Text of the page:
It’s only changed in as much as any growing city would. Houses and apartment complexes are erected, shops open and close, buildings are torn down or remodeled…it meets the expectations of its evolution. But such is the nature of change that we only seem to take notice when something changes against our wishes. When Common Grounds closed down, I have to admit that it was like losing an old friend. ‘Twas my place of asylum. To some it may have been considered a hole in the wall coffee shop, but damn it, it was my hole in the wall coffee shop. I’ll miss it always.

Are there any recent council decisions you agree or disagree with? If so, which one(s)?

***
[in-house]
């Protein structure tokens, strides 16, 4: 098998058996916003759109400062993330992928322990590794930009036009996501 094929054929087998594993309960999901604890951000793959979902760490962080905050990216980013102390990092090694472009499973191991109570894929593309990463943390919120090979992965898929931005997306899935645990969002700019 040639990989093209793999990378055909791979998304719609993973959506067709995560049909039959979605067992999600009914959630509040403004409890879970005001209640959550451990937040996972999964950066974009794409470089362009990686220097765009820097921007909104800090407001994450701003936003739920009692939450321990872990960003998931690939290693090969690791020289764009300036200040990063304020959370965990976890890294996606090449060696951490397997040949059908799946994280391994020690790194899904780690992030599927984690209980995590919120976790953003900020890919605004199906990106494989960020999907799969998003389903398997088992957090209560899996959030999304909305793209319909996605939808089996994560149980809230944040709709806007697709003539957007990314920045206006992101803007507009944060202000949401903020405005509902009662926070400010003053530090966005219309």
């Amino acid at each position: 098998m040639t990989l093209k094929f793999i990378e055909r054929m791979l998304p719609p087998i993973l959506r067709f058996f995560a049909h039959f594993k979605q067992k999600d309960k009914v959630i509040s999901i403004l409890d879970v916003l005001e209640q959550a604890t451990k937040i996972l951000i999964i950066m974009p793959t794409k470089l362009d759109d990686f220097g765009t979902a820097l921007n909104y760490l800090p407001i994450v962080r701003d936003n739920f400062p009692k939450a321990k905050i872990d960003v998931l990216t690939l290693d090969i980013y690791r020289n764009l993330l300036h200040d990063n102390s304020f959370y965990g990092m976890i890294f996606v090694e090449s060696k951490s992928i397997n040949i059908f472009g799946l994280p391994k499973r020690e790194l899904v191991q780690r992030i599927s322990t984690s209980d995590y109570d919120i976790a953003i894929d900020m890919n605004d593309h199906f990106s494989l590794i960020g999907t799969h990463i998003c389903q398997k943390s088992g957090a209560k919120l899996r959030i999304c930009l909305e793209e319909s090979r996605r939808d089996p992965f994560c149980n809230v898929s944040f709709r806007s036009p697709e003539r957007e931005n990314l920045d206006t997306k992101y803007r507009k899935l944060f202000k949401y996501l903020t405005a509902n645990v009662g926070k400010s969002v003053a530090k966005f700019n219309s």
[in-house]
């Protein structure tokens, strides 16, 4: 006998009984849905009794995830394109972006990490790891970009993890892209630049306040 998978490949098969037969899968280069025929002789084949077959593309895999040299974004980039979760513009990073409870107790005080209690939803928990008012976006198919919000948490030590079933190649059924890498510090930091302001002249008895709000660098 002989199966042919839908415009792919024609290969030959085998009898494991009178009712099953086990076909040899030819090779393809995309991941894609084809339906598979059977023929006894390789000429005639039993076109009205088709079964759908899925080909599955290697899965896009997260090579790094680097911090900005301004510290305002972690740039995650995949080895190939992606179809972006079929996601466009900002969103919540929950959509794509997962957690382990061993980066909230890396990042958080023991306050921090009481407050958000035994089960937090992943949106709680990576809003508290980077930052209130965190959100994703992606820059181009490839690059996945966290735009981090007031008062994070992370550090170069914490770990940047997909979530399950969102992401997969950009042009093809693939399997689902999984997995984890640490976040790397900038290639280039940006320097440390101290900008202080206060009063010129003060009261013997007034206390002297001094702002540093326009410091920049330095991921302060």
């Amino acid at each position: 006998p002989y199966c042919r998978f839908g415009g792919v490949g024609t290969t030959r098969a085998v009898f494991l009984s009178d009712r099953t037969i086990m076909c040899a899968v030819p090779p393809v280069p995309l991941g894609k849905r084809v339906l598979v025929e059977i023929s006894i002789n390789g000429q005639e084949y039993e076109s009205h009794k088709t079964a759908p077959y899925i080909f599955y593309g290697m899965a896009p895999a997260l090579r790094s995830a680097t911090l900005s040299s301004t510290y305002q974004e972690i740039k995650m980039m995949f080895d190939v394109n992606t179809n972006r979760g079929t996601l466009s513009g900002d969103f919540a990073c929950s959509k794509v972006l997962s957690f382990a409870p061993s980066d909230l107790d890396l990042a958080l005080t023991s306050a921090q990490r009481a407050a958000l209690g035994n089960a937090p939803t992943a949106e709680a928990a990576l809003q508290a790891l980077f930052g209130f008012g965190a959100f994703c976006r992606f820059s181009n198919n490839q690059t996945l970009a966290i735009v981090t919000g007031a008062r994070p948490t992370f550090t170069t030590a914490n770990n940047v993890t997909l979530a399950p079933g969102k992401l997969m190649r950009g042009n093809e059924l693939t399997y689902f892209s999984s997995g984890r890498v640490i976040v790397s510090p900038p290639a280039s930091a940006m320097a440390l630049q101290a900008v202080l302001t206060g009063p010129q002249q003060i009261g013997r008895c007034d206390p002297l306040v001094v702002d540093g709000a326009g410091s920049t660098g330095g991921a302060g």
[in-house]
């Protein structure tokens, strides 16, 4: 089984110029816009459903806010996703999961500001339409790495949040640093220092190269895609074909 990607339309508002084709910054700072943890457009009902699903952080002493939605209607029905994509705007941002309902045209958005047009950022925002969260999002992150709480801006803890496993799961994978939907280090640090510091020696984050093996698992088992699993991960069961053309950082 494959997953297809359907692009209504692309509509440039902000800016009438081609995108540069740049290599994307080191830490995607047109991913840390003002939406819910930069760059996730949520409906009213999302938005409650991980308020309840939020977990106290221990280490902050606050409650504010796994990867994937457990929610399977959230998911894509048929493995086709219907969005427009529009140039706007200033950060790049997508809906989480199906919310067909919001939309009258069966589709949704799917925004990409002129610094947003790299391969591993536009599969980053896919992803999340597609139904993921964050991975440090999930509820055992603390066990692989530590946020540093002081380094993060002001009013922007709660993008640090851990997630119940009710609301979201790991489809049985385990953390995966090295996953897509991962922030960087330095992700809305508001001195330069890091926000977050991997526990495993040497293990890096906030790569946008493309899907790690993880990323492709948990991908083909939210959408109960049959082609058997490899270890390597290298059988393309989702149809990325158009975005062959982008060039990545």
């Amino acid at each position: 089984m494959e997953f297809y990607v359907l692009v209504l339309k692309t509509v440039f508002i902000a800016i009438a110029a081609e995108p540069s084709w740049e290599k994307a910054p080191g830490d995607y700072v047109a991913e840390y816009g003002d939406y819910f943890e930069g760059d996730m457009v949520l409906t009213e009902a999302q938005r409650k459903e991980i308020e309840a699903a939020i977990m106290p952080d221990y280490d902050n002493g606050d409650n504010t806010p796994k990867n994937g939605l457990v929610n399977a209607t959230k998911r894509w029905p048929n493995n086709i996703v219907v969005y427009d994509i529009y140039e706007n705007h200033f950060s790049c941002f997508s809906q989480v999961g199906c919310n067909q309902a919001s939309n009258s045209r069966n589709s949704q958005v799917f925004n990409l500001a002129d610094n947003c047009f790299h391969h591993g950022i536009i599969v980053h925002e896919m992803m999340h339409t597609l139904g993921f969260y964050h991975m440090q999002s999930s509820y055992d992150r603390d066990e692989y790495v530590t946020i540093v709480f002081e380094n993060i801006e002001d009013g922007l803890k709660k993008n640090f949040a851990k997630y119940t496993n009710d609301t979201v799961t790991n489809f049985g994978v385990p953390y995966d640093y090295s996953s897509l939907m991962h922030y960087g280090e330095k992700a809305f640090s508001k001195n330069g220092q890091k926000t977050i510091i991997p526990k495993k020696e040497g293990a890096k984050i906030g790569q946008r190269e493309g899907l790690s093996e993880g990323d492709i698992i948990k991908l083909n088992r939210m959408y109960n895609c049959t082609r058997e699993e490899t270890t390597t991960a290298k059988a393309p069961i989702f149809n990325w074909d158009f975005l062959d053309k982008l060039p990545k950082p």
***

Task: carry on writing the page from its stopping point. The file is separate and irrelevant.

While I am known to actively oppose aesthetic ordinances given personal experiences with their negatives effects, I believe that when any ordinance is created for consideration that it must be treated mindfully rather than emotionally. Thus I am concerned with the method of which an ordinance is approved, and it with this in mind that I speak of the recent civil rights ordinance. When this was introduced, the idea behind it was a noble thing. For the most part, it is a rare bird that anyone will have an up-in-arms attitude over hiring, firing, and treatment of employees due to sexual ideologies of the employer. Still, we cover our bases for the sake of compassion toward mankind. And this is where my agreement of the ordinance ends and my issue over method begins. Upon its writing, there was an attitude that suggested that this ordinance was so special that it should be immune from any sort of legal counsel and the eye of the Ordinance Review Committee in tandem. When people in office do that, there is where my contention lies. The first language on that legislation to pass was awful in such a way that bared notice by the Chamber of Commerce. Instead of listening to the legitimacy of their objections, the City Council moved to pass it anyway with the opinion that they’d fix any problems in the language… later… eventually. Unlike a Snickers, this did not satisfy. The Chamber of Commerce then moves to referendum, and accumulates the signatures in no short time. A special vote and a great deal of angry humans later, the ordinance is overturned. The most divisive thing this city experienced since the smoking ordinance was an ordinance created to prevent divisiveness. And the worst thing about it is that the City Council had the nerve to act surprised. The Chamber of Commerce was then told that since they spearheaded the referendum that they should rewrite it, as if it was their responsibility in the first place. And yet… they did just that. Putting together a crew of attorneys, religious ethicists, and business driven individuals, the new ordinance was created that we all know and most of us love today. Another special vote is put forth, because an altered version of a previous ordinance that was subject to referendum must still go before the people (save special circumstances), and so we pay tax money for this process twice. With the backing of the Chamber of Commerce, it passes well. I would later apply for (though was not appointed to) the Position at Large seat on the Civil Rights Commission. I did so under the opinion that any judgments made by this commission would be under a great scrutiny from the community, and that a strictly empirical standpoint should be the way to execute any final decisions in these matters. I believe we lost a lot of face on a state level as well as with one another, and all of this could have been avoided if the City Council had only took time to approach the concerns of legal language. They judged with their feelings rather than their minds, and we paid the price. It’s about method.